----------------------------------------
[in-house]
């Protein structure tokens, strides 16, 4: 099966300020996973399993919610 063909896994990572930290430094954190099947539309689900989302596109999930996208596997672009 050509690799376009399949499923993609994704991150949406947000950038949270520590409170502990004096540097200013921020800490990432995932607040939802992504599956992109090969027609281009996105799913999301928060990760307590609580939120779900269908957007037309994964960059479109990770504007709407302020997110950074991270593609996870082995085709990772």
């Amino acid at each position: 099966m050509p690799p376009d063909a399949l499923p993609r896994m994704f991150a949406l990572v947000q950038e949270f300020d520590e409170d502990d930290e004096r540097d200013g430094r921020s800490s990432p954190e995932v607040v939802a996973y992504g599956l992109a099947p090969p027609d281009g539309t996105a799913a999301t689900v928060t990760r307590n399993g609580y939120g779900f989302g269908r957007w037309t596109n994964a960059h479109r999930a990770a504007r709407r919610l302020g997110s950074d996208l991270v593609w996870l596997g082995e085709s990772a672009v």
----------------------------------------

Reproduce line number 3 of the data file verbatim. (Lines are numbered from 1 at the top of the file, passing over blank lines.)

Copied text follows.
């Amino acid at each position: 099966m050509p690799p376009d063909a399949l499923p993609r896994m994704f991150a949406l990572v947000q950038e949270f300020d520590e409170d502990d930290e004096r540097d200013g430094r921020s800490s990432p954190e995932v607040v939802a996973y992504g599956l992109a099947p090969p027609d281009g539309t996105a799913a999301t689900v928060t990760r307590n399993g609580y939120g779900f989302g269908r957007w037309t596109n994964a960059h479109r999930a990770a504007r709407r919610l302020g997110s950074d996208l991270v593609w996870l596997g082995e085709s990772a672009v």